Aug 15, 2005 | Congratulations. Fabuluoxx, your new weight-loss drug, is a blockbuster. But just as clinical trials of Fabuluoxx predicted, the drug causes a benign side effect: hot ears. Every week, hundreds of physicians are duly filling out forms to tell you about healthy, hot-eared patients. What to do? How to be certain a few hot-ear cases will not progress to deafness or worse?
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Title: Online Signal Management
Partner: Lincoln Technologies
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Most of the industry uses a Dickensian, case-by-case, paper-based approach. Physicians investigate selected cases and attempt to decide if a reported side effect was both serious and caused by a particular medication — not simply a random event triggered by other medications or the patient’s underlying disease.
For serious, previously unknown side effects (strokes, deaths, heart attacks), the FDA must be notified within two weeks. But most accounts of diarrhea, rashes, headaches, dry mouth, and the like are sent to the FDA more periodically, in batches. For large companies, the sheer volume of data is a problem. Thousands of reports for one successful drug can make it difficult to focus an organization’s biomedical expertise on the most clinically significant reports. That makes it hard to say if a fatal heart attack in Ohio is a harbinger of another Vioxx mess — or an unfortunate but statistically meaningless event.
GlaxoSmithKline has found a better way. It started with a massive database of 750,000 reports of side effects that goes back to the 1960s. The database was designed to handle individual-case safety reports and generate paperwork to send to U.S. and other regulatory agencies.
This year, Glaxo bolted an Online Signal Management (OSM) system to the database. It’s a Web-based, automated data-mining and visualization application that uses a state-of-the-art statistical algorithm blessed by the FDA.
Using software developed by Lincoln Technologies, the OSM system won the 2005 Best Practices Award for clinical technology. June Almenoff, vice president of safety evaluation and risk management at Glaxo, notes that with 65,000 reports to process every year, the company’s 130 safety experts needed ways to prioritize. “We have automated a number of alerts,” she says. “You want to have a clear plate so that you can focus on what’s really important.”
One aid: colorful sector maps, originally developed by Lincoln for FDA safety reviewers. These graphics are a bird’s-eye view of the data that shows numbers of safety incidents, organized by severity and organ system. The sector map graph is deeply interactive. “Users can click on any particular square and drill into the case and see what led to that increased signal score,” says Almenoff.
Drug-event pairings (say, constipation and Fabuluoxx) known to be of minimal concern can be manually filtered out of future consideration. But the system is programmed to re-flash an alert if the frequency or severity of the hidden events should change.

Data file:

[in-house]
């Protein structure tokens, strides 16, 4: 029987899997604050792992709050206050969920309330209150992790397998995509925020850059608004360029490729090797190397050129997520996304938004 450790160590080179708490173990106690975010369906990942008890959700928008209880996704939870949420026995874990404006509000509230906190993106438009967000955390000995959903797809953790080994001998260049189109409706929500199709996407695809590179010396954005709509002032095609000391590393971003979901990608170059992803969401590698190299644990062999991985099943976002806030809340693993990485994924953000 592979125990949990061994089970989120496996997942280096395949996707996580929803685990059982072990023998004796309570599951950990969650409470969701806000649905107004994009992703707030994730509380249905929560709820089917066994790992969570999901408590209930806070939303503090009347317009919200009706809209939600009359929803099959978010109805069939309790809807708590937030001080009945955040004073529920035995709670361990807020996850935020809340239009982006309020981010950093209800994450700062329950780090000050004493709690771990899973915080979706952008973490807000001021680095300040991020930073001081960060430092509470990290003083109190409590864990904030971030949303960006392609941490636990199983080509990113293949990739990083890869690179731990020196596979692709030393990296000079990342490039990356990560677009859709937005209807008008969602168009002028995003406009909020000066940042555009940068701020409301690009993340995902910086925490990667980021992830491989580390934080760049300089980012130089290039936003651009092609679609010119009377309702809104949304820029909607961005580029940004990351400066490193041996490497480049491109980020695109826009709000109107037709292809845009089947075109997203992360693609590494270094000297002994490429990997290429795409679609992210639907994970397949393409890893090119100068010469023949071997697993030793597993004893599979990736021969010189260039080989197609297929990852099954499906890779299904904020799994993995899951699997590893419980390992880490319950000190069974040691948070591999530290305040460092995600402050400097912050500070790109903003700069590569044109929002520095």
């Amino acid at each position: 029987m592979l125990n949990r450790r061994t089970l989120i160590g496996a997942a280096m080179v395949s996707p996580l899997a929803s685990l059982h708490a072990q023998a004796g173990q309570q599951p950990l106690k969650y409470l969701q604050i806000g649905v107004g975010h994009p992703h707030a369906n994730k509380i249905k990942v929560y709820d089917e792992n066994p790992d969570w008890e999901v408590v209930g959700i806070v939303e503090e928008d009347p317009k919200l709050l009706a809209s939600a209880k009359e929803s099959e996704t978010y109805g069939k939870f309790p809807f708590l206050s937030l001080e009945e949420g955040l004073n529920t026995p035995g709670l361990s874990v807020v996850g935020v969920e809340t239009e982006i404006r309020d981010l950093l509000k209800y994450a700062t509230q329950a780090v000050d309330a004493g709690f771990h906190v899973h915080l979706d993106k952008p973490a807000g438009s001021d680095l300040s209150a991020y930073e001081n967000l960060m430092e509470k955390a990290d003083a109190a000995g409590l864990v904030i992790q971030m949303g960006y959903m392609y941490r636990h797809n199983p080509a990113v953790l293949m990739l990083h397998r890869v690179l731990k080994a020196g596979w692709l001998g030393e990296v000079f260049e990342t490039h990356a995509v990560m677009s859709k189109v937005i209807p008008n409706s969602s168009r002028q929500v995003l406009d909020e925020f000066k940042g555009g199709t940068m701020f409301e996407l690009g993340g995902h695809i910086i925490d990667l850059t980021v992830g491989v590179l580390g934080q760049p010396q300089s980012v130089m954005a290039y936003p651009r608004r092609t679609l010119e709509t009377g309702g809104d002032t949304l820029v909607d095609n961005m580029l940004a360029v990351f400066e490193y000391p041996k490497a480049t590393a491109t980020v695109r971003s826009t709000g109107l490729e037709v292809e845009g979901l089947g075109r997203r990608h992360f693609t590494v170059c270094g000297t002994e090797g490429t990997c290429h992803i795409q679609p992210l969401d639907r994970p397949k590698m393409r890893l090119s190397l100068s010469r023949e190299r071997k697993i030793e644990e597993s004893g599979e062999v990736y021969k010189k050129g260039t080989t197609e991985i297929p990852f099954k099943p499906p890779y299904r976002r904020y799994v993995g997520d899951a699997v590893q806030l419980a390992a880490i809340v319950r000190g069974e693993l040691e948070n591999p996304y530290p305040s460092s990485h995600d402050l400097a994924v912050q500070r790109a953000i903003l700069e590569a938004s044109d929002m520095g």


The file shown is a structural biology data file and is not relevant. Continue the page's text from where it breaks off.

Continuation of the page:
The underlying Glaxo adverse events database has always tracked side effects that were (or were not) anticipated in the drug’s label. It also assigned seriousness scores to each incident. That enables the OSM system to generate monthly, individualized reports for every Glaxo safety expert. Even mundane symptoms or complaints may show up if they are new, frequent, or not mentioned in the drug’s label. The reports are generated automatically and show 6-month trends in the data. Says Almenoff: “We’re using that knowledge in a new way. The system says, ‘In the past month, these are the events that are not labeled and are serious.’ We really sort out a lot of stuff. You can focus your work based on those priorities.”
The system also fosters an institutional memory. In the past, towering stacks of paper files had made it difficult for one person to remember how a particular drug-event combination had been scrutinized two years before. Now Glaxo’s OSM system records every choice, every judgment. “It all stays with the product,” Almenoff says. “A manager can look in and monitor all the decision-making that is being done with a product.”
The current system, Almenoff expects, may be especially good at detecting (or ruling out) serious problems with popular drugs that have large volumes of similar reports. Says Almenoff: “When you have 10,000 reports, or 30,000 reports, as we have for some drugs, it’s very helpful. The system integrates the old-fashioned methods of looking at individual cases with new visualization and statistical methods.”
Before, she says, the reviewers’ workflow was heavily dependent on clinical judgment and intuition. Those factors are still present. But the computer can combine and sift the data first. “Everything is done online. The individual case is not what drives signal detection. Now you look at the data more in aggregate.”
|SEEING THE SIGNAL: Glaxo connected its global safety database |
to new software to manage and analyze adverse events,
including this interactive digital map of reports organized by